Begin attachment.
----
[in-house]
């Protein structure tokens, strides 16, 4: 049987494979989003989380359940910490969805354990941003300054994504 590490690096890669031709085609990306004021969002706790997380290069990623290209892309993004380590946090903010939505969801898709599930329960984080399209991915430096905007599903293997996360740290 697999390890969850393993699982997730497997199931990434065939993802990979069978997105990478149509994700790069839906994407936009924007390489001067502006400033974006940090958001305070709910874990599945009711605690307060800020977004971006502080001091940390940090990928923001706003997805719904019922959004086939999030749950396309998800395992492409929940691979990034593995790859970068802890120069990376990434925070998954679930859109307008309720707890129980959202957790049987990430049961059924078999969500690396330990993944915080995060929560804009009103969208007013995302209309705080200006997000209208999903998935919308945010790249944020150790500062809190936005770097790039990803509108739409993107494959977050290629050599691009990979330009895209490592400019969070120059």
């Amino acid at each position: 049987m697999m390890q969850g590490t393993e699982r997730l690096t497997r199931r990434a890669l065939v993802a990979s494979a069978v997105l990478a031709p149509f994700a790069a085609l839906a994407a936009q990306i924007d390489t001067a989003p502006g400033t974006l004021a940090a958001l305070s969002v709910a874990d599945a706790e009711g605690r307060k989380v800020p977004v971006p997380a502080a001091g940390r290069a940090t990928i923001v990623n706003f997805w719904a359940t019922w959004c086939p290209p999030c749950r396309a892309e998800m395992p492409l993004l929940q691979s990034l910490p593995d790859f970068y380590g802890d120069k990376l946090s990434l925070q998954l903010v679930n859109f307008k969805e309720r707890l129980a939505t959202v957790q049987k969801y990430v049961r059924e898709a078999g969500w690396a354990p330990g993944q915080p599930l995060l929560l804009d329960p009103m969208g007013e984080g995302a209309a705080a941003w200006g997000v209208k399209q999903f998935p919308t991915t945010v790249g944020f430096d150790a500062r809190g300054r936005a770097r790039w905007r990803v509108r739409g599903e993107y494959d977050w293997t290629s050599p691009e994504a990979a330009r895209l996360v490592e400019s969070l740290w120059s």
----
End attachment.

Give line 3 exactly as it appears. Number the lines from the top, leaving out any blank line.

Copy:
């Amino acid at each position: 049987m697999m390890q969850g590490t393993e699982r997730l690096t497997r199931r990434a890669l065939v993802a990979s494979a069978v997105l990478a031709p149509f994700a790069a085609l839906a994407a936009q990306i924007d390489t001067a989003p502006g400033t974006l004021a940090a958001l305070s969002v709910a874990d599945a706790e009711g605690r307060k989380v800020p977004v971006p997380a502080a001091g940390r290069a940090t990928i923001v990623n706003f997805w719904a359940t019922w959004c086939p290209p999030c749950r396309a892309e998800m395992p492409l993004l929940q691979s990034l910490p593995d790859f970068y380590g802890d120069k990376l946090s990434l925070q998954l903010v679930n859109f307008k969805e309720r707890l129980a939505t959202v957790q049987k969801y990430v049961r059924e898709a078999g969500w690396a354990p330990g993944q915080p599930l995060l929560l804009d329960p009103m969208g007013e984080g995302a209309a705080a941003w200006g997000v209208k399209q999903f998935p919308t991915t945010v790249g944020f430096d150790a500062r809190g300054r936005a770097r790039w905007r990803v509108r739409g599903e993107y494959d977050w293997t290629s050599p691009e994504a990979a330009r895209l996360v490592e400019s969070l740290w120059s």